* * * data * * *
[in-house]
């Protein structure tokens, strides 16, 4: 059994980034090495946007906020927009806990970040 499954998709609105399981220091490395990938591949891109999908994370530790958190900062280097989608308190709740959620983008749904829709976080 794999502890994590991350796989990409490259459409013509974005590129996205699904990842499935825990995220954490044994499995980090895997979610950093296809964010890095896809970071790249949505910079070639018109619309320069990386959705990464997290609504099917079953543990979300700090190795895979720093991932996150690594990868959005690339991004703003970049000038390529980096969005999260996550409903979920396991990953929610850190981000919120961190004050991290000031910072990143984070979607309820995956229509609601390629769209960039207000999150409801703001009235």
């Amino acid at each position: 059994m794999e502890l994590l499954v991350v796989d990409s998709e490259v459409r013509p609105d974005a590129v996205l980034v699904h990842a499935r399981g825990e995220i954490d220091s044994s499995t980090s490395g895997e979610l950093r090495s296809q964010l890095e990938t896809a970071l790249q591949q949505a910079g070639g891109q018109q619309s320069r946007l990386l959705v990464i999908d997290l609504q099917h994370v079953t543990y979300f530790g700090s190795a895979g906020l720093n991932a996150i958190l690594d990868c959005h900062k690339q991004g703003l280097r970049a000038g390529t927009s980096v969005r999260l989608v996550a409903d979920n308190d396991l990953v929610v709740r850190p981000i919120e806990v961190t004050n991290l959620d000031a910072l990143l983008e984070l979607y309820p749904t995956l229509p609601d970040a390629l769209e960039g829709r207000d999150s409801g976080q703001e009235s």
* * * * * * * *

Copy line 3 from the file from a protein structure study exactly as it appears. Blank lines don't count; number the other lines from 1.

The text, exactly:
């Amino acid at each position: 059994m794999e502890l994590l499954v991350v796989d990409s998709e490259v459409r013509p609105d974005a590129v996205l980034v699904h990842a499935r399981g825990e995220i954490d220091s044994s499995t980090s490395g895997e979610l950093r090495s296809q964010l890095e990938t896809a970071l790249q591949q949505a910079g070639g891109q018109q619309s320069r946007l990386l959705v990464i999908d997290l609504q099917h994370v079953t543990y979300f530790g700090s190795a895979g906020l720093n991932a996150i958190l690594d990868c959005h900062k690339q991004g703003l280097r970049a000038g390529t927009s980096v969005r999260l989608v996550a409903d979920n308190d396991l990953v929610v709740r850190p981000i919120e806990v961190t004050n991290l959620d000031a910072l990143l983008e984070l979607y309820p749904t995956l229509p609601d970040a390629l769209e960039g829709r207000d999150s409801g976080q703001e009235s």